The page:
If you feel that you are having trouble getting accuracy in your computer guided longarm quilting system, you will first need to identify whether it is the machine, the fabric, or the design. Take a close look at where the design points and lines should meet and where the path backstitches on the designs you have been stitching. Are the design points meeting properly and is the backstitching accurate?
If not, you may want to run a stitch-out of our Alignment Precision Test design. We have designed it specifically with spirals, curves, lines, and corners using accurate sharp "kissing" points, and backstitching paths to help you see if your system is working properly. It may help you troubleshoot the problem. See our Trouble Shooting Tips below.
How to use the Alignment Precision Test
Trouble Shooting Tips
- Check to make sure your take-up, belly-bar, and load rollers are all parallel to each other by measuring the distance between them at both ends of your frame. Even the slightest uneven spread at one end will be magnified at the other end.
- Check the settings in the software that runs your system. If you have a setting in the stitch controls for "keep angles," set it to the highest position to get the sharpest points.
- Consider the thread tension. If the points and angels are rounding with an eyelash effect. Start by checking your bobbin. The bobbin tension should be set so that when you drop the bobbin filled case from your hand while holding the end of the thread, it should smoothly "spider" it's way to the floor. If it doesn't, adjust it with minute adjustment until it does. Once this is set correctly, other adjustments are made to the upper thread until the stitch meets properly in the batting layer.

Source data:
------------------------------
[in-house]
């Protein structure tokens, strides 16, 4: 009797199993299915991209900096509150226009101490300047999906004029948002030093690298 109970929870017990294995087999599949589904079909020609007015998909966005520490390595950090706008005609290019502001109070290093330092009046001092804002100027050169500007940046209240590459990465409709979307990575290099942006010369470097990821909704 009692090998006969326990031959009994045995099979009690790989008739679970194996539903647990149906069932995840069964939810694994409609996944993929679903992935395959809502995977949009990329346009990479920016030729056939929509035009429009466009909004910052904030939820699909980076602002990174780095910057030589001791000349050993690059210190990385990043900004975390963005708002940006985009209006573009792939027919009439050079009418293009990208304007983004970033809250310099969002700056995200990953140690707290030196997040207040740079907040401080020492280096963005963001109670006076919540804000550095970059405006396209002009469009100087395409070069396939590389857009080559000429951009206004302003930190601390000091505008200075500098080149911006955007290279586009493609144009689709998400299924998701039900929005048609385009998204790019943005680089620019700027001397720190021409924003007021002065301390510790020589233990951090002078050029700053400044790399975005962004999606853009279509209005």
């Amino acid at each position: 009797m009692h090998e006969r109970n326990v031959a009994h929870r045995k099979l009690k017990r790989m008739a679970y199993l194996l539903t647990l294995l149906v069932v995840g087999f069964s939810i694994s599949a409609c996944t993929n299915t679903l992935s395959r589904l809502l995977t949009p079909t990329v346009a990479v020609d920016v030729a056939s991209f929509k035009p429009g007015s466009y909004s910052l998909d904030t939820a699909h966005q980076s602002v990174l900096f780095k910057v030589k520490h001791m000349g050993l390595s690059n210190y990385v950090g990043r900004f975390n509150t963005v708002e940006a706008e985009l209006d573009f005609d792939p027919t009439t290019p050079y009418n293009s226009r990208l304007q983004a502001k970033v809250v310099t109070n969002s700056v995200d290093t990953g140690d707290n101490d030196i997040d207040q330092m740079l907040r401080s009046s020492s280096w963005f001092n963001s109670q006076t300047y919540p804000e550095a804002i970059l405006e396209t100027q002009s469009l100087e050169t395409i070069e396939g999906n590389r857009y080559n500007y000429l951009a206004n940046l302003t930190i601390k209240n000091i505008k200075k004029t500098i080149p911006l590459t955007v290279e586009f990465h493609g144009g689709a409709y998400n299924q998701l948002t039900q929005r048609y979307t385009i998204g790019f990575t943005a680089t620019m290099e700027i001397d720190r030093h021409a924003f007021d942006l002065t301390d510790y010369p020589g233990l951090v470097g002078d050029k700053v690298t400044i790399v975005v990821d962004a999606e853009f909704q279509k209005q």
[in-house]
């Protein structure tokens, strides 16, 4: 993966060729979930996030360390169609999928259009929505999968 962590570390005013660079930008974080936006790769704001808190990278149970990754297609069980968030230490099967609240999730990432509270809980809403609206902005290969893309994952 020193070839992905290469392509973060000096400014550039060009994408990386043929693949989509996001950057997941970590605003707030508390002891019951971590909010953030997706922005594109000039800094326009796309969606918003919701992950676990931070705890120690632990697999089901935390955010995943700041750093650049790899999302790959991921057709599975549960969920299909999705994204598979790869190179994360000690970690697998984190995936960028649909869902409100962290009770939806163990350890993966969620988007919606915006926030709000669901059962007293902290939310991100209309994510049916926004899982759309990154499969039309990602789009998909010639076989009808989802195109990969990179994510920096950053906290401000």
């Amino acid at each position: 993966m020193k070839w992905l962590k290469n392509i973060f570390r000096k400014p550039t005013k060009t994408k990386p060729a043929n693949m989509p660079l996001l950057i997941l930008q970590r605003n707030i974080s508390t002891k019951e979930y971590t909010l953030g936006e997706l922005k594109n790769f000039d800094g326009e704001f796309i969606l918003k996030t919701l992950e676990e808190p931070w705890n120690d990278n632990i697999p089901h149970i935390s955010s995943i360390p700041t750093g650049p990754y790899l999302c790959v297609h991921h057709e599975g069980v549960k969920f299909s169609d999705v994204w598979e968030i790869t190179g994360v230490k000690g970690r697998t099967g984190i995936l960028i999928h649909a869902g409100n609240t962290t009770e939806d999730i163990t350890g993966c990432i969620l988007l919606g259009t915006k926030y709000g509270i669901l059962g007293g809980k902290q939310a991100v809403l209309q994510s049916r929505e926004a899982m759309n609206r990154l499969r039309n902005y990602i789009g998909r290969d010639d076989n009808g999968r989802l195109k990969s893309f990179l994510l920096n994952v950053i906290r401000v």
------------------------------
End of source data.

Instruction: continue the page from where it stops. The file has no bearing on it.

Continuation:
If the eyelash effect is on the top side of the quilt, try loosening the upper thread tension. If the eyelash effect is on the bottom side, then try tightening your upper thread tension.
- Take a critical look at your previously finished projects and compare them to the original design files that were used. Was there a specific point in time where the stitched designs on your quilts went from good to not-so-good? Ask yourself, "Did I make a change to the machine, frame, or change a setting in the quilting software that drives my machine which may have altered the stitching quality?"
- Or as I have seen happen, has your machine been stitching with the misalignment all along? One quilter I know, discovered when taking a critical look at their previous quilts, that all of their quilting had been victim to alignment trouble from day one of the machine's set up. But they didn't realize it. Had they run the precision test at the start, it would have been obvious. It turned out that there was a calibration step that the set technician had missed during the installation and setup of their machine.